I enjoyed my stay in Hanover, but I was ready to hike again this morning. I get tired of towns, with their frantic busy-ness, their preoccupied, unsmiling faces, and their too-soft beds. After staying a night in North Woodstock, NH, several nights ago, we practically ran back into the woods when it was time, desperate for the familiarity of the AT.

The woods are more comfortable to me than town. They are more real to me. I feel more at home when I'm hiking the trail, following the white blazes that mark the path from Maine to Georgia. I feel like that's where I belong, for now.

That first night after North Woodstock, Isis, Jackrabbit, and I set up camp about a mile south of Lonesome Lake Hut. The skies were overcast; it looked and felt like it would rain any minute. So, instead of cooking dinner immediately, we decided to get our daily dose of Harry Potter first, in hope that the storm would come and go while we were reading.

We all crowded into Isis and Jackrabbit's small tent, and Isis began to read aloud. It thundered outside, and the rain began to hit the tent fly with a slapping sound. Isis simply read more loudly, her voice projecting clearly over the sounds outside. I felt like a 10-year-old at summer camp. Snuggled in that tent, listening to Isis read, hearing and smelling the rain outside, I had that feeling of,"This is where I'm supposed to be in life." I'm exactly where I belong—sitting here in this dark tent, my hair in pigtails, my muscles tired, my mind focused on both the sound of the rain and the trials and tribulatios of an adolescent wizard. This is a good life.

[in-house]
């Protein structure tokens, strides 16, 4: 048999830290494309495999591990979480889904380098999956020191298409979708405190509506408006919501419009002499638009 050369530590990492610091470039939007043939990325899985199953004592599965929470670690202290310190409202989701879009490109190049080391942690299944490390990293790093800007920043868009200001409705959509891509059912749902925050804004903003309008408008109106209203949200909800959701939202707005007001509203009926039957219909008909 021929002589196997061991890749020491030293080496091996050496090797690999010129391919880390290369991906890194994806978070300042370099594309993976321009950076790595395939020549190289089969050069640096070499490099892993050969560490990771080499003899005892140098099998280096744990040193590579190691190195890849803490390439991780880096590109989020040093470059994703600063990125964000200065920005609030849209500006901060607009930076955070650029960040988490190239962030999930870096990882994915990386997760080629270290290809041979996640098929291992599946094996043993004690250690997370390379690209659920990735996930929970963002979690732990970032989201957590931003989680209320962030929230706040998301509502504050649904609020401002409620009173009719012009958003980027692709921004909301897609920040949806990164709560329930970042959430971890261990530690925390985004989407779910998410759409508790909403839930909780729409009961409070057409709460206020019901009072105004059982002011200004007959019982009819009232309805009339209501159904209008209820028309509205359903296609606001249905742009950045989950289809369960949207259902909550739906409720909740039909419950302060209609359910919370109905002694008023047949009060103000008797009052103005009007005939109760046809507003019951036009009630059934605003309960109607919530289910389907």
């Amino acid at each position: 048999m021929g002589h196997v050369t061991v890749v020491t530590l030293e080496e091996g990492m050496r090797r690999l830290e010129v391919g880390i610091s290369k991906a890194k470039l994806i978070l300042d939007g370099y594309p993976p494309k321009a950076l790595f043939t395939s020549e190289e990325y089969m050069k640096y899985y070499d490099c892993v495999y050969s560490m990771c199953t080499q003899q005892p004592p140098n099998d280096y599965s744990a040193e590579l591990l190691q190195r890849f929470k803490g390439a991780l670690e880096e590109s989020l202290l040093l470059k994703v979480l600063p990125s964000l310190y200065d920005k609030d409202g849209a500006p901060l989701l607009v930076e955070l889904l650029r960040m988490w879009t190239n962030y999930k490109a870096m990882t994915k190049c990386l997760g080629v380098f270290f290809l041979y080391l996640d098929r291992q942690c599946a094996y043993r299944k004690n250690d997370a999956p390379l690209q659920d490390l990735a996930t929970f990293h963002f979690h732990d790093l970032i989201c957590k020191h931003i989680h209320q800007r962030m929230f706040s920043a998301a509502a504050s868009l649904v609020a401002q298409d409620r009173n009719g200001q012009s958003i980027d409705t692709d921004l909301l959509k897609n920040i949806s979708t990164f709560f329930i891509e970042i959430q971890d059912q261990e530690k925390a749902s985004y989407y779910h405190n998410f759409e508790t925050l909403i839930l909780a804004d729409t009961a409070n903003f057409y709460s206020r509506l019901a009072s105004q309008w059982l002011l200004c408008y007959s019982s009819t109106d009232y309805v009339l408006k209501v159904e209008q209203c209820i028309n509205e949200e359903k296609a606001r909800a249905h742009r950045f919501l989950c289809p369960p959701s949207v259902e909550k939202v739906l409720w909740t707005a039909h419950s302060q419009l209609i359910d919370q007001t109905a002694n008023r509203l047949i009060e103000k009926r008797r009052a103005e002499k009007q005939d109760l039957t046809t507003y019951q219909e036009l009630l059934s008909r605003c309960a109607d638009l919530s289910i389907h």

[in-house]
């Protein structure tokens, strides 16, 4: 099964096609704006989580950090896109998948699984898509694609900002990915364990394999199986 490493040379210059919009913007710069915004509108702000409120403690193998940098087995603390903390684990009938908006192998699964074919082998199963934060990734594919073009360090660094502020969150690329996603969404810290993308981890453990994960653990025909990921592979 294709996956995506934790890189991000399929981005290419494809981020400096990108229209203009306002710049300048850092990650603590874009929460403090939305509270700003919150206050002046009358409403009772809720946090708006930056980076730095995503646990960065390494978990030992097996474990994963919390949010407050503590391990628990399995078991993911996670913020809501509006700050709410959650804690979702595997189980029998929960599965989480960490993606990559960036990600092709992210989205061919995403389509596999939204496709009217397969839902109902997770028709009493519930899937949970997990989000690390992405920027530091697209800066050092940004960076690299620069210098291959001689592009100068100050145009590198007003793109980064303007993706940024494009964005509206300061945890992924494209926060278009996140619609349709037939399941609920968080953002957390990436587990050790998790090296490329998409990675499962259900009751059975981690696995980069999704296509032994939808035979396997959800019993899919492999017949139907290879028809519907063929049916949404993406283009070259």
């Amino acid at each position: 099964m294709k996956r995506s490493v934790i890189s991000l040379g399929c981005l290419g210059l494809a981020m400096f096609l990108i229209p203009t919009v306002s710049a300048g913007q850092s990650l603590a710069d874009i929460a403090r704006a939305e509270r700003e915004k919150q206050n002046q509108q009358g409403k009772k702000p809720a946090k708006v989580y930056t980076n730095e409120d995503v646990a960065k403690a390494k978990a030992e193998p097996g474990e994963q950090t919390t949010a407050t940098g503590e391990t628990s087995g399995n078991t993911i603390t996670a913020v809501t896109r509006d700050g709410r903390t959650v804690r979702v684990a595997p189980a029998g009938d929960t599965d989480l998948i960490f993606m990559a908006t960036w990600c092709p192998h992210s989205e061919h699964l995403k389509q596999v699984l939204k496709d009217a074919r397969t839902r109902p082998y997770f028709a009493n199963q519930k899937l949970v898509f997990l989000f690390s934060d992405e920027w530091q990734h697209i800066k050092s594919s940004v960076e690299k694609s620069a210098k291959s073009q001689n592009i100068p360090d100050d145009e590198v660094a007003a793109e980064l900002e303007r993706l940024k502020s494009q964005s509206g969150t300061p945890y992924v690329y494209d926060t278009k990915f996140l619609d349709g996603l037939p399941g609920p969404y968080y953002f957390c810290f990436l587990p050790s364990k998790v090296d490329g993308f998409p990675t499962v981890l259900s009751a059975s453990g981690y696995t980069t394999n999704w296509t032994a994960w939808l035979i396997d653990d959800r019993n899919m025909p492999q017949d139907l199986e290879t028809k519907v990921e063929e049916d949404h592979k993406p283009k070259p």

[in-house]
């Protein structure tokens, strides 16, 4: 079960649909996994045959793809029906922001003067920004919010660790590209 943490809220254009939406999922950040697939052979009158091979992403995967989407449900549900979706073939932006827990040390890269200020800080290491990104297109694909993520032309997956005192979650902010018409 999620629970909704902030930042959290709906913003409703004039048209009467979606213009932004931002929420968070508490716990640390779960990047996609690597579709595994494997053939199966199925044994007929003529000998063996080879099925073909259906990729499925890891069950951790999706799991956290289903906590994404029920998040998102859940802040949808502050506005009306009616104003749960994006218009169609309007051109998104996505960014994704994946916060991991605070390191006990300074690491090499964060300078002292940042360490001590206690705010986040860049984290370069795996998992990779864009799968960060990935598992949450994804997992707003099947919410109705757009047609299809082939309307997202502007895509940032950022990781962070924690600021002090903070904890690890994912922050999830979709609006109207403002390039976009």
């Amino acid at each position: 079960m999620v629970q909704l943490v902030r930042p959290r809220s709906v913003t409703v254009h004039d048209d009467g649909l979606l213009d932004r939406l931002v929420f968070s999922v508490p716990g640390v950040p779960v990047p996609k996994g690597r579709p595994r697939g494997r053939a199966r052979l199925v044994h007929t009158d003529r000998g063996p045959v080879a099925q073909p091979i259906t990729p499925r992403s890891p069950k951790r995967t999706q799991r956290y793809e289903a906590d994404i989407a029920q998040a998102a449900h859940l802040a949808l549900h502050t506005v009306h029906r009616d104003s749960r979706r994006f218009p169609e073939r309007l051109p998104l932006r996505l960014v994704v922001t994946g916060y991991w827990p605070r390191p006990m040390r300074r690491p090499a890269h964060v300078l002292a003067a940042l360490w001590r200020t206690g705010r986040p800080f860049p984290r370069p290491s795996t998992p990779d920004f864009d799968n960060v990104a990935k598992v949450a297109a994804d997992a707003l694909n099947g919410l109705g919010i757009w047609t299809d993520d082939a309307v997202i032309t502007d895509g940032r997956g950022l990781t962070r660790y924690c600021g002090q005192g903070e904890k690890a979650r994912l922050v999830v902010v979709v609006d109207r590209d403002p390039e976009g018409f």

Later, the rain stopped, and we went outside to cook dinner. I had already started cooking when the rain began to fall again. Isis and Jackrabbit, who hadn't started cooking yet, dived back into their tent. I didn't have much choice; I simply put on my rain jacket and kept cooking.

Sometime soon after, the woods became magical. The rain lit up everything; water droplets reflected everywhere—from the leaves on the trees, from the branches, from the twigs on the ground. I was getting wet, but I didn't care. Like most people, I tend to run for cover when it rains. You can't always do that in the woods. And I've never purposely stayed out in the rain, just watching it and listening to it, feeling it on my face as I twirled around the forest with my arms opened wide. I was reminded of the lines from "Annie's Song": "You fill up my senses/Like a night in the forest/Like the mountains in springtime/Like a walk in the rain . . . " My senses felt filled. The forest felt so alive with motion, sound, smell, and light, and I felt so alive because I was there, experiencing it all.

It was a light rain that soon ended, but I now have a memory I'll keep for a long time. Isis and Jackrabbit soon emerged to cook dinner, and an hour later, we were all in our tents, drifting off to sleep. It was good to be back in the woods.

And it's good to be back in the woods now, even though I miss Isis and Jackrabbit. Jackrabbit has a bruise on the bottom of her foot, and she and Isis decided to wait a few more days in Hanover before hitting the trail again. Hopefully, I'll be hiking with them again soon. Meanwhile, I'm on my own again, even though I'm never really alone on the AT.

What is she carrying? Check out Nina's gear list and pack weight
See the trail dispatch archive for previous weeks.